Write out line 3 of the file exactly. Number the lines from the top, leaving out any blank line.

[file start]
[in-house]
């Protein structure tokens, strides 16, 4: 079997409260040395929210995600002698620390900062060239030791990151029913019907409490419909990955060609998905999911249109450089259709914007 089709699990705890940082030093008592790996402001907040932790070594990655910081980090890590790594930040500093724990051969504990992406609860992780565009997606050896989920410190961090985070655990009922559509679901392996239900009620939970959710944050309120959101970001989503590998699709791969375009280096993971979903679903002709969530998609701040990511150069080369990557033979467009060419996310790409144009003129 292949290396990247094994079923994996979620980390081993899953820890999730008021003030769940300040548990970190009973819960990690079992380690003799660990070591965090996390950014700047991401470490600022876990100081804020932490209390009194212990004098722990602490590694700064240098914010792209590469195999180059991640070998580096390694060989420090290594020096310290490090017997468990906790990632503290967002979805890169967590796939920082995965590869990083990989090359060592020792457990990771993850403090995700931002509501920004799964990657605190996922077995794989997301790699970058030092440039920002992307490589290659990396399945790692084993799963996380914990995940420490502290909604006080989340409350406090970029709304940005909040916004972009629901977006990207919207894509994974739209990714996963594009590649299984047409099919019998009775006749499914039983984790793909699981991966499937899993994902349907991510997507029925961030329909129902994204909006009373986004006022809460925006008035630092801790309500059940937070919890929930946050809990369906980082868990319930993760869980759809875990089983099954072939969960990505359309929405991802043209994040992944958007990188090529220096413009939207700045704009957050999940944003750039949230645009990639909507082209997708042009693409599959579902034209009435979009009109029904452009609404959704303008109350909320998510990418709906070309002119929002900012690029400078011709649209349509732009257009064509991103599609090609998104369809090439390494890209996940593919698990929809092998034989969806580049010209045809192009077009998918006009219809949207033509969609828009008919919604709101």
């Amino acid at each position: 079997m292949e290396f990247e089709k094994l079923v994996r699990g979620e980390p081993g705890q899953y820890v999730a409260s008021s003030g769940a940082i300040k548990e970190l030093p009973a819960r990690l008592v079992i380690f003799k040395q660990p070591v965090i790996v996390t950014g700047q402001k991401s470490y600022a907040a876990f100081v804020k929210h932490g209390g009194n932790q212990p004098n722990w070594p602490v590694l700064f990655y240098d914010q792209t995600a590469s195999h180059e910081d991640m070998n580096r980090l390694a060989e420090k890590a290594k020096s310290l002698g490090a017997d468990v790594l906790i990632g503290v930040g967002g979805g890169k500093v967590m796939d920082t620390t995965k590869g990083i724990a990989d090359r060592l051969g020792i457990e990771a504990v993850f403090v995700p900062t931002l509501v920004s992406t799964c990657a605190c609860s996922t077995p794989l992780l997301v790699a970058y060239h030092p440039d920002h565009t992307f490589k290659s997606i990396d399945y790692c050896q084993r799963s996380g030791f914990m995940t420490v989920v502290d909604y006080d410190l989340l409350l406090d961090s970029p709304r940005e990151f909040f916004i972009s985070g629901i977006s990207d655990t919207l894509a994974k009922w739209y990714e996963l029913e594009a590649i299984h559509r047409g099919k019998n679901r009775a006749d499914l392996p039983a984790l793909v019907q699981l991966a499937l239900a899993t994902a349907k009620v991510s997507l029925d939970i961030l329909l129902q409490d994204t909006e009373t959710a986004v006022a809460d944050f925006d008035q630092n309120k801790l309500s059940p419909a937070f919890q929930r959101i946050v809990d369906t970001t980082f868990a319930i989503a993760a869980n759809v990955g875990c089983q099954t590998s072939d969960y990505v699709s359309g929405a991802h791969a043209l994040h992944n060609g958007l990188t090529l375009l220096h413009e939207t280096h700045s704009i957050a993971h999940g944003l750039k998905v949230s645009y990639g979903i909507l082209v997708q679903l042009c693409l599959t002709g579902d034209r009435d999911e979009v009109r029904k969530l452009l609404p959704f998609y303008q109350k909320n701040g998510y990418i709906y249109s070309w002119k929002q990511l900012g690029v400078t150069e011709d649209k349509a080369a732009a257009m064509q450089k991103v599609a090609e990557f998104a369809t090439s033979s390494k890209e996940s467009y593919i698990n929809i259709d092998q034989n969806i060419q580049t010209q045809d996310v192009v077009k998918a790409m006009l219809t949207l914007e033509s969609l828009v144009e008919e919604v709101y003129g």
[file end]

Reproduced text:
């Amino acid at each position: 079997m292949e290396f990247e089709k094994l079923v994996r699990g979620e980390p081993g705890q899953y820890v999730a409260s008021s003030g769940a940082i300040k548990e970190l030093p009973a819960r990690l008592v079992i380690f003799k040395q660990p070591v965090i790996v996390t950014g700047q402001k991401s470490y600022a907040a876990f100081v804020k929210h932490g209390g009194n932790q212990p004098n722990w070594p602490v590694l700064f990655y240098d914010q792209t995600a590469s195999h180059e910081d991640m070998n580096r980090l390694a060989e420090k890590a290594k020096s310290l002698g490090a017997d468990v790594l906790i990632g503290v930040g967002g979805g890169k500093v967590m796939d920082t620390t995965k590869g990083i724990a990989d090359r060592l051969g020792i457990e990771a504990v993850f403090v995700p900062t931002l509501v920004s992406t799964c990657a605190c609860s996922t077995p794989l992780l997301v790699a970058y060239h030092p440039d920002h565009t992307f490589k290659s997606i990396d399945y790692c050896q084993r799963s996380g030791f914990m995940t420490v989920v502290d909604y006080d410190l989340l409350l406090d961090s970029p709304r940005e990151f909040f916004i972009s985070g629901i977006s990207d655990t919207l894509a994974k009922w739209y990714e996963l029913e594009a590649i299984h559509r047409g099919k019998n679901r009775a006749d499914l392996p039983a984790l793909v019907q699981l991966a499937l239900a899993t994902a349907k009620v991510s997507l029925d939970i961030l329909l129902q409490d994204t909006e009373t959710a986004v006022a809460d944050f925006d008035q630092n309120k801790l309500s059940p419909a937070f919890q929930r959101i946050v809990d369906t970001t980082f868990a319930i989503a993760a869980n759809v990955g875990c089983q099954t590998s072939d969960y990505v699709s359309g929405a991802h791969a043209l994040h992944n060609g958007l990188t090529l375009l220096h413009e939207t280096h700045s704009i957050a993971h999940g944003l750039k998905v949230s645009y990639g979903i909507l082209v997708q679903l042009c693409l599959t002709g579902d034209r009435d999911e979009v009109r029904k969530l452009l609404p959704f998609y303008q109350k909320n701040g998510y990418i709906y249109s070309w002119k929002q990511l900012g690029v400078t150069e011709d649209k349509a080369a732009a257009m064509q450089k991103v599609a090609e990557f998104a369809t090439s033979s390494k890209e996940s467009y593919i698990n929809i259709d092998q034989n969806i060419q580049t010209q045809d996310v192009v077009k998918a790409m006009l219809t949207l914007e033509s969609l828009v144009e008919e919604v709101y003129g």